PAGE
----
If you have a physical feature that either doesn’t function as well as it should or doesn’t look the way you’d prefer, you may have wondered what you can do about it. Many people don’t realize that plastic surgery offers hope for people whose bodies are not functioning at an ideal level due to trauma, disease, congenital defects, or other issues. Plastic surgery isn’t just for people who want to look their best (although it certainly can help with that, too), it actually originated to help people who suffered from physical defects that affected their everyday lives. With so many different applications, what is plastic surgery and who is it for?
What is Plastic Surgery?
According to the American College of Plastic Surgeons, plastic surgery involves the “repair, reconstruction, or replacement of physical defects of form or function involving the skin, musculoskeletal system, cranio and maxillofacial structures, hand, extremities, breast and trunk, and external genitalia.” In layman’s terms, that means that plastic surgery is a type of surgery that reconstructs and repairs defects of the face or body that are caused by congenital issues, trauma, burns, disease, and other issues. It’s intended to be reconstructive and address physical deformities that cause a functional issue. Many people confuse plastic surgery with cosmetic surgery or assume that the two are the same thing, perhaps due to the use of the word “plastic,” which is often associated with something fake as like botox. In fact, the term “plastic surgery” actually originates from an ancient Greek word, plastike, which refers to the art of modeling or sculpting. The first plastic surgery was performed by the ancient Egyptians and Romans, who restored defects in the ears and lips, but the profession really got its start around 800 BC in India, when forehead flaps were used to reconstruct amputated noses. There are two main areas of plastic surgery: reconstructive plastic surgery and cosmetic plastic surgery.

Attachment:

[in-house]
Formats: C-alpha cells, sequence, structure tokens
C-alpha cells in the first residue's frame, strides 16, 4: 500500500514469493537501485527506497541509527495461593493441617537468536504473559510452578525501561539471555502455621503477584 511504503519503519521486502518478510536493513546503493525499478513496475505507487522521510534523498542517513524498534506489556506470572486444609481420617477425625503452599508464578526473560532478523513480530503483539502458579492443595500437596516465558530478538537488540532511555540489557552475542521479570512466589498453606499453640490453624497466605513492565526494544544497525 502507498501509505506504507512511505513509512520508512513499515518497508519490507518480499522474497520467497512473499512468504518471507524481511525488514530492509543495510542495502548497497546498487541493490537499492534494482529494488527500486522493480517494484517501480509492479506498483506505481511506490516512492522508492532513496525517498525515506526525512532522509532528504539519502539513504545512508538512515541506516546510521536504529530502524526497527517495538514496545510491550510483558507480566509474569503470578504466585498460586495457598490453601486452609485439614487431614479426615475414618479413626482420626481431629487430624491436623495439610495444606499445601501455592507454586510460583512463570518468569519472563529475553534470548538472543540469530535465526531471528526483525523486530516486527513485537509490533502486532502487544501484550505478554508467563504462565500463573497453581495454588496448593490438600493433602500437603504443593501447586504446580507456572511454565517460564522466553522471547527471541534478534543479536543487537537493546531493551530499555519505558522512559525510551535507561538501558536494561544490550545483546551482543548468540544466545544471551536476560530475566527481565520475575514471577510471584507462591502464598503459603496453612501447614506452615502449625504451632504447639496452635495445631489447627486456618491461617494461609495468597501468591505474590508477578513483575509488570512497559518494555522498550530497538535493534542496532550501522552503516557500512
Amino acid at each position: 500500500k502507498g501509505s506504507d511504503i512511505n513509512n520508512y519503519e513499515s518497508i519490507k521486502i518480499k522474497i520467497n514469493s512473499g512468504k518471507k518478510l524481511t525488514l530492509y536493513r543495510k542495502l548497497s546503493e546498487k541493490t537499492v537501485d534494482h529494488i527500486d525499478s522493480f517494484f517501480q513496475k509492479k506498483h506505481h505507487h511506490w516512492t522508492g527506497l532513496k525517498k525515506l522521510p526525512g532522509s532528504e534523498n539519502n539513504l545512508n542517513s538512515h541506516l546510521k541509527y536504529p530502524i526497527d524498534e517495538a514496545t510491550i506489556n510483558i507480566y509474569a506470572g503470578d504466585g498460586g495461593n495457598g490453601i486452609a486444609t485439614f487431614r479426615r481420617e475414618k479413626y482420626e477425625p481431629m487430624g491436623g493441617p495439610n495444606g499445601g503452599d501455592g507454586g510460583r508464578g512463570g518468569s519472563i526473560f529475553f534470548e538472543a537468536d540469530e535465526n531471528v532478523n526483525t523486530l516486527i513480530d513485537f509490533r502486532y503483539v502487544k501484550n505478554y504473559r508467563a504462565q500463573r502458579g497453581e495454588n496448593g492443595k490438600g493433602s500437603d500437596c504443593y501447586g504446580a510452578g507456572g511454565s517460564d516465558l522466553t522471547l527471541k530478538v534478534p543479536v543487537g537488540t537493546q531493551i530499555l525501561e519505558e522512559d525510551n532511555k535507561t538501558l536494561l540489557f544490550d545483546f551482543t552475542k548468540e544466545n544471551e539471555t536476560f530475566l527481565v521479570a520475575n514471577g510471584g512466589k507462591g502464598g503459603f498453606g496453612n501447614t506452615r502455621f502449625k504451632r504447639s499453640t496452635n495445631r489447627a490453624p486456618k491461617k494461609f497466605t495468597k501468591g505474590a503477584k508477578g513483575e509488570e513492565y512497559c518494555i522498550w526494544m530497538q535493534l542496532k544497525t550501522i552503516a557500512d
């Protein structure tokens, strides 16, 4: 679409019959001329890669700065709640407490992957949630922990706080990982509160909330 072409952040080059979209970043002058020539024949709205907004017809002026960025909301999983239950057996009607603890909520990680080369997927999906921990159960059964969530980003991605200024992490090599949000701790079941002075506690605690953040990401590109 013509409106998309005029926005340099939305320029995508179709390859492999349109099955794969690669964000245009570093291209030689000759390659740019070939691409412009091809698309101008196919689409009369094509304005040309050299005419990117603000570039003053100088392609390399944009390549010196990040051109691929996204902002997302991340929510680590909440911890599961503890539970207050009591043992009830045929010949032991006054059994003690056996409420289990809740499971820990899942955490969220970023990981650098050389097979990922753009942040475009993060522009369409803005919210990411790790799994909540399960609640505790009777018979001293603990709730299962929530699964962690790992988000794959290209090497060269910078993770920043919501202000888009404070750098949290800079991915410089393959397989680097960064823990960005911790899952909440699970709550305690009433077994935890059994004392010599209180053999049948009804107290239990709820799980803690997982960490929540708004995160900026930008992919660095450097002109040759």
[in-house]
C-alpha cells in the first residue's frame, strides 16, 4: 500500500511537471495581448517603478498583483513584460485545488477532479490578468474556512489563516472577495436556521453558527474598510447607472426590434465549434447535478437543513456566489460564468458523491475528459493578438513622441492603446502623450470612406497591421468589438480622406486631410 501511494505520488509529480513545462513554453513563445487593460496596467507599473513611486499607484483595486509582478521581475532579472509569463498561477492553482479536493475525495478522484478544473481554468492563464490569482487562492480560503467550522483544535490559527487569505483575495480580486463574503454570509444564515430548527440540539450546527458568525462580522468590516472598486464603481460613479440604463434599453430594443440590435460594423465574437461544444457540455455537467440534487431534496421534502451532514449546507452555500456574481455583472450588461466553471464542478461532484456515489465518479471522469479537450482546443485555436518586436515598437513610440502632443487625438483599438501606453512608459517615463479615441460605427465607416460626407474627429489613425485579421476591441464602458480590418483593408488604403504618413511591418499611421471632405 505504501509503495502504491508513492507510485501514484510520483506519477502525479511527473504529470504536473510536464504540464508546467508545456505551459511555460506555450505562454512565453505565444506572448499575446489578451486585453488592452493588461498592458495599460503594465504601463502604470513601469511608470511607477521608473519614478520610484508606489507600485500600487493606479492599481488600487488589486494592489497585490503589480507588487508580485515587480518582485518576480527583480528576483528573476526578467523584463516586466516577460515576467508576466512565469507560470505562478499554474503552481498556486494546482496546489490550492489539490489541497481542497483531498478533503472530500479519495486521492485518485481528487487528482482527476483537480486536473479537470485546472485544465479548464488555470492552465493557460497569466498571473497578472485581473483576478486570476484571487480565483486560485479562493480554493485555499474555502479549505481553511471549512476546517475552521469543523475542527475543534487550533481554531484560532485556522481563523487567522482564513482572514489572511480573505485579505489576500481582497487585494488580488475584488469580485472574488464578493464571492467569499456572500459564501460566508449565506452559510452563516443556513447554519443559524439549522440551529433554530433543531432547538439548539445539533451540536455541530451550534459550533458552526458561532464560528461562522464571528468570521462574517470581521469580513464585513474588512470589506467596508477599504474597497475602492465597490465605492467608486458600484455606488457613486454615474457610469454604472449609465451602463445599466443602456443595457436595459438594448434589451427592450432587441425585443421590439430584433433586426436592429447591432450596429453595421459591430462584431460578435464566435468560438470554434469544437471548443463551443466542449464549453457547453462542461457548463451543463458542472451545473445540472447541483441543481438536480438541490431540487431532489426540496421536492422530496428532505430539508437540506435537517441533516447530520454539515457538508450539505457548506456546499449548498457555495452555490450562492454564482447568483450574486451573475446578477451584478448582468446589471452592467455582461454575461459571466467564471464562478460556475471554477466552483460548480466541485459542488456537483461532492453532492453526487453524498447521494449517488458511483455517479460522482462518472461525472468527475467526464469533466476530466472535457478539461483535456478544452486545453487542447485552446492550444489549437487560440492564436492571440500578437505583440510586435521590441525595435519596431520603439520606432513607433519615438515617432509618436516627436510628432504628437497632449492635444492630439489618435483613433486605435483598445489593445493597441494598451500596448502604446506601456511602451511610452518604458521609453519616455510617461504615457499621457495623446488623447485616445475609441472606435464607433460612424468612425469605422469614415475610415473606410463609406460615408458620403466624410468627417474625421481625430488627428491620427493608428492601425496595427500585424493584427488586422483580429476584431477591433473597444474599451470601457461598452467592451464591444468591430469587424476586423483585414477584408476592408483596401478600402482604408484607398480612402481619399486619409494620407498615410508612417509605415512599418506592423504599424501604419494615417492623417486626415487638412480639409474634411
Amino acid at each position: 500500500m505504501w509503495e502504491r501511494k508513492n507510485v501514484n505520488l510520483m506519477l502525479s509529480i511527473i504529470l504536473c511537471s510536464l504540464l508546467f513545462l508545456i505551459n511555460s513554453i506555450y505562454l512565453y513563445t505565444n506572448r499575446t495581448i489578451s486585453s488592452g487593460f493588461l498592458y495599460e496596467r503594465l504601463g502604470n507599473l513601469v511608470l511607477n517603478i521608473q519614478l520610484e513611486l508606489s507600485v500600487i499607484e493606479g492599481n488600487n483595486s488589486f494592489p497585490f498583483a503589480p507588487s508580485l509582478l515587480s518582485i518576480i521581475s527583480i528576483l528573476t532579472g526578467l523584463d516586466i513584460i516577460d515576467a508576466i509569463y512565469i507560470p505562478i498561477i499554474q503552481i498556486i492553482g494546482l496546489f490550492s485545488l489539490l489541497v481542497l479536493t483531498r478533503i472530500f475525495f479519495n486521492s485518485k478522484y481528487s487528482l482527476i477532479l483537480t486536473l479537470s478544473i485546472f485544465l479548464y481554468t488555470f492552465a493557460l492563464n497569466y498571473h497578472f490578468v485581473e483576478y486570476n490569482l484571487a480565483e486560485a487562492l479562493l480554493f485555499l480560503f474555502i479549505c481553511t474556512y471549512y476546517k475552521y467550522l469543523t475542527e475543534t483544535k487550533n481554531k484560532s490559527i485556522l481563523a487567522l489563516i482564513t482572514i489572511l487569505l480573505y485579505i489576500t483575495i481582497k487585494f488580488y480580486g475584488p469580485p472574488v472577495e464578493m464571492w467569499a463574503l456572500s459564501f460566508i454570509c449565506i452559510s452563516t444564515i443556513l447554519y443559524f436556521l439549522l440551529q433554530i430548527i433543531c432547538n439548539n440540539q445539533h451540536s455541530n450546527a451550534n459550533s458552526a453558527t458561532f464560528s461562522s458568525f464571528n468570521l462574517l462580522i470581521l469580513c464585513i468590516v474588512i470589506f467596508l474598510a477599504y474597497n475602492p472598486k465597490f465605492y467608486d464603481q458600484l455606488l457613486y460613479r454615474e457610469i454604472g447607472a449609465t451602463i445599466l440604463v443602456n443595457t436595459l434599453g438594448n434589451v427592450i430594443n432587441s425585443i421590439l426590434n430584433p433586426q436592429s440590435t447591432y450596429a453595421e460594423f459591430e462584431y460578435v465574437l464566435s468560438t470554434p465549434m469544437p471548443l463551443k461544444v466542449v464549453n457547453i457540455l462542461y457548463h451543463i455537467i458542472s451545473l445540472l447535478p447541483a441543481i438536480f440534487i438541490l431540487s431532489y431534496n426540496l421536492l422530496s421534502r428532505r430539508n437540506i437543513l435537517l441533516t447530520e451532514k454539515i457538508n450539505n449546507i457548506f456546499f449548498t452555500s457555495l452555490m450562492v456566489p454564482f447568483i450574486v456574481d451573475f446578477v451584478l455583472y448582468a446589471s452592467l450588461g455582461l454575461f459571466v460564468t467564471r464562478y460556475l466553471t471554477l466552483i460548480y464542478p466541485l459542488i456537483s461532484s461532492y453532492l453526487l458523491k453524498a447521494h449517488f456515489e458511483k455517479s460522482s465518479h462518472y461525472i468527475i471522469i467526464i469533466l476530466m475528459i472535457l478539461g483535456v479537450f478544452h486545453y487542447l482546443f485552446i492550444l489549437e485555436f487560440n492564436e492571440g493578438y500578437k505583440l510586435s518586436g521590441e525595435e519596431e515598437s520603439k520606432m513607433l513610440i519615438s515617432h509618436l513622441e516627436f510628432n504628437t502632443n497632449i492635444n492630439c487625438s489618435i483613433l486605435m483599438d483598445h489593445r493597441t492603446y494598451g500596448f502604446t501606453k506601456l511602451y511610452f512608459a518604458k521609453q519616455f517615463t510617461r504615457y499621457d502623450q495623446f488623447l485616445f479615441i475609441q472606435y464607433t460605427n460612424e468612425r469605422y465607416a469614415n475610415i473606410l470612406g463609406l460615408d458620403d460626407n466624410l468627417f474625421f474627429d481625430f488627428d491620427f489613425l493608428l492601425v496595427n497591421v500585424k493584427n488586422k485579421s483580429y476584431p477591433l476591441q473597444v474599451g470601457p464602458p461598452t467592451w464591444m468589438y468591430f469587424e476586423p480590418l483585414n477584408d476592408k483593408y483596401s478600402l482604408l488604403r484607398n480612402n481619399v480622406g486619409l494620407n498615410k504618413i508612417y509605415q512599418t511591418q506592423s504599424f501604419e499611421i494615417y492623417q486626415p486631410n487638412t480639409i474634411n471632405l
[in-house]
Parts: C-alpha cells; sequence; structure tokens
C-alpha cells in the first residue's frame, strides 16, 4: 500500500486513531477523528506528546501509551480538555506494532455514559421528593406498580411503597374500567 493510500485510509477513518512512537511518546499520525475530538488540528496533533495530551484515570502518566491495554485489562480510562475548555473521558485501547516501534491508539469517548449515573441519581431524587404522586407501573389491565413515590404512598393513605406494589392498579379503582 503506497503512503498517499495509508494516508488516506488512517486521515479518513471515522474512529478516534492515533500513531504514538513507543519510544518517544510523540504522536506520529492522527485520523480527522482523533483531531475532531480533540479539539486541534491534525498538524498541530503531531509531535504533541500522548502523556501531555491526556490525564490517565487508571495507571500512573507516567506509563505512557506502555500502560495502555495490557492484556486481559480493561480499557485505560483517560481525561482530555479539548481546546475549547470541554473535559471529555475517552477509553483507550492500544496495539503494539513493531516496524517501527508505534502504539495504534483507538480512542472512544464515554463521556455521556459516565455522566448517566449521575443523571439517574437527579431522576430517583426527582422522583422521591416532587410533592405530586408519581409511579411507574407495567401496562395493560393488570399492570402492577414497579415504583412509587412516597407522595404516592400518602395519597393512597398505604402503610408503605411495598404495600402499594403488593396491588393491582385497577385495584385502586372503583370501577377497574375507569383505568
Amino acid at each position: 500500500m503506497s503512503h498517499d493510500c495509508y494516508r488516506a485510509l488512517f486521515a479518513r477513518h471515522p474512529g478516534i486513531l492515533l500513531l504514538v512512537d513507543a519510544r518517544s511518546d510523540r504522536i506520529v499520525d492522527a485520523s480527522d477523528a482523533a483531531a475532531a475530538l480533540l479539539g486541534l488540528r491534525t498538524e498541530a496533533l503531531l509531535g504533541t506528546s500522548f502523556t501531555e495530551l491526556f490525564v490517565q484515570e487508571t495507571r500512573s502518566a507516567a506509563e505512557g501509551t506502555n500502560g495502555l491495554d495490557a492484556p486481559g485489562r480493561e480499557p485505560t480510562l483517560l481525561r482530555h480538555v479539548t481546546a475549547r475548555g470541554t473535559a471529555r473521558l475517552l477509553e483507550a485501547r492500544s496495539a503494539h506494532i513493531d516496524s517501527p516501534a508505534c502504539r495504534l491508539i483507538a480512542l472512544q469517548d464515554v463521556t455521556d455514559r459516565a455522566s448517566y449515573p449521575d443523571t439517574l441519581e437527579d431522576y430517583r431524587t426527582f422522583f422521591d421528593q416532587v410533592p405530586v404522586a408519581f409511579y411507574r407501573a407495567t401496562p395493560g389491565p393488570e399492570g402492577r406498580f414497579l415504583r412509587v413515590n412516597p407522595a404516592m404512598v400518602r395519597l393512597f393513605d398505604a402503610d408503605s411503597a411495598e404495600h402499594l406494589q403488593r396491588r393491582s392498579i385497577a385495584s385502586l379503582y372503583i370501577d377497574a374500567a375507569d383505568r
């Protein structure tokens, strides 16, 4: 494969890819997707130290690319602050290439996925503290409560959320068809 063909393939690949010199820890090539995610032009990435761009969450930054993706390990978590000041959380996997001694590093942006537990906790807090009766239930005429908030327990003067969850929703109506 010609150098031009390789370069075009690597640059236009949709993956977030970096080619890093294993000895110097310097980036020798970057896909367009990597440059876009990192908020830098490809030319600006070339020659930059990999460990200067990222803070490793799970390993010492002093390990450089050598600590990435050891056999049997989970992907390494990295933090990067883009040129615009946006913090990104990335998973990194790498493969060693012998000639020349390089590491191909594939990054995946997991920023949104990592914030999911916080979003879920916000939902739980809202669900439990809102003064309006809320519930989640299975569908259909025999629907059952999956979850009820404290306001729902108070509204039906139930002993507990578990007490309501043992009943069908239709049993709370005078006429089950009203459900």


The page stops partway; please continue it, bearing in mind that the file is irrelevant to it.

Reconstructive plastic surgery
Reconstructive surgery addresses functional issues caused by injuries, burns, congenital defects, developmental issues, disease, or cancer. The procedures generally have the goal of restoring normal function to the body, but they also have the additional goal of restoring a normal form or appearance to the extent possible. Examples of reconstructive plastic surgery include:
- Breast reconstruction
- Cleft pallet surgery
- Hand surgery
- Burn repair surgery
- Lower extremity reconstruction
- Scar revision surgery
- Breast reduction
Cosmetic plastic surgery
While reconstructive plastic surgery is focused on the restoration of function and return to a normal appearance, cosmetic plastic surgery, also known as body contouring, involves procedures that are designed to enhance a person’s appearance. Cosmetic procedures can maintain a normal appearance, restore a normal appearance, or enhance a person’s appearance beyond what it would otherwise look like in pursuit of an aesthetic goal. Cosmetic plastic surgery does not involve the restoration of function. Examples of cosmetic plastic surgery procedures include:
- Tummy tuck
- Weight loss efforts
- Breast augmentation
- Mommy makeover
- Breast lift or breast implant
- Arm lift
- Ear pinning
- Rhinoplasty in cases where breathing is not